More than 100 people have been convicted by a Rwandan court for their involvement in the 1994 genocide in the largest such trial held in Rwanda to date.
The French news agency, AFP, reports 105 people have received severe sentences for their participation in the 1994 genocide, in which an estimated one million mostly Tutsis were killed.
Of those convicted, 11 reportedly received the death penalty, while 73 others will be in jail for life. A total of 140 are on trial.
The trial began Thursday in the town of Gikonko, in the Butare Province south of the capital Kigali.
Prosecutor General for Rwanda, Gerald Gahima, told VOA the charges against the defendants included genocide, war crimes, crimes against humanity, and various offenses against the penal code. "The sentences range from an acquittal to the death penalty," he said. "There's a very wide range."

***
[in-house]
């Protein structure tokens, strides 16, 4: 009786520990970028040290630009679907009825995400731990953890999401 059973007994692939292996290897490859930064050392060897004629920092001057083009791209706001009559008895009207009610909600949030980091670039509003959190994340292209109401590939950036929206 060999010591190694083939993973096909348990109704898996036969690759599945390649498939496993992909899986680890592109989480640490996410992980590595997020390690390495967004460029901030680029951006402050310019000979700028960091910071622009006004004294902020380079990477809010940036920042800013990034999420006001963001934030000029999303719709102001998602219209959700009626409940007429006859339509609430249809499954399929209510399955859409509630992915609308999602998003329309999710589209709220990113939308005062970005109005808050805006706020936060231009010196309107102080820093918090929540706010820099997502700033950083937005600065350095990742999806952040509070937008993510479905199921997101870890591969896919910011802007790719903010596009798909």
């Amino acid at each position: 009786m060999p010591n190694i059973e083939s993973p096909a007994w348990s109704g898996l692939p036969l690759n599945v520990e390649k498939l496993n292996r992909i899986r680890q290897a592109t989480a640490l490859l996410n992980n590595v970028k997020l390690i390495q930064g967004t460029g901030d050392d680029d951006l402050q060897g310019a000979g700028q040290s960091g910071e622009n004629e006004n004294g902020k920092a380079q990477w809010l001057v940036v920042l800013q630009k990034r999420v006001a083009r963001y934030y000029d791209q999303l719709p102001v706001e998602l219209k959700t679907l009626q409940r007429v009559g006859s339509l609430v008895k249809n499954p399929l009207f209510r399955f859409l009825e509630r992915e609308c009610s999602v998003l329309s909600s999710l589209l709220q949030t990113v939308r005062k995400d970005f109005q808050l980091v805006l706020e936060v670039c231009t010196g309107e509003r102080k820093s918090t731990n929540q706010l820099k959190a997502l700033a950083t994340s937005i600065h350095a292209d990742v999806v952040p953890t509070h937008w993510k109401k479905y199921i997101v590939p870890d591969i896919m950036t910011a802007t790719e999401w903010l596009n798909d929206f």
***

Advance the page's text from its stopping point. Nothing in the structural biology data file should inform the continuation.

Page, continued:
Mr. Gahima said genocide trials have been going on in Rwanda since 1996, but this trial is the biggest. He said 80,000 genocide suspects are currently in Rwandan jails, while 25,000 suspects were released earlier this year.
According to Mr. Gahima, 6,500 people have been convicted of crimes related to genocide to date, while up to 700 people have been sentenced to death. Of these, 23 have been executed.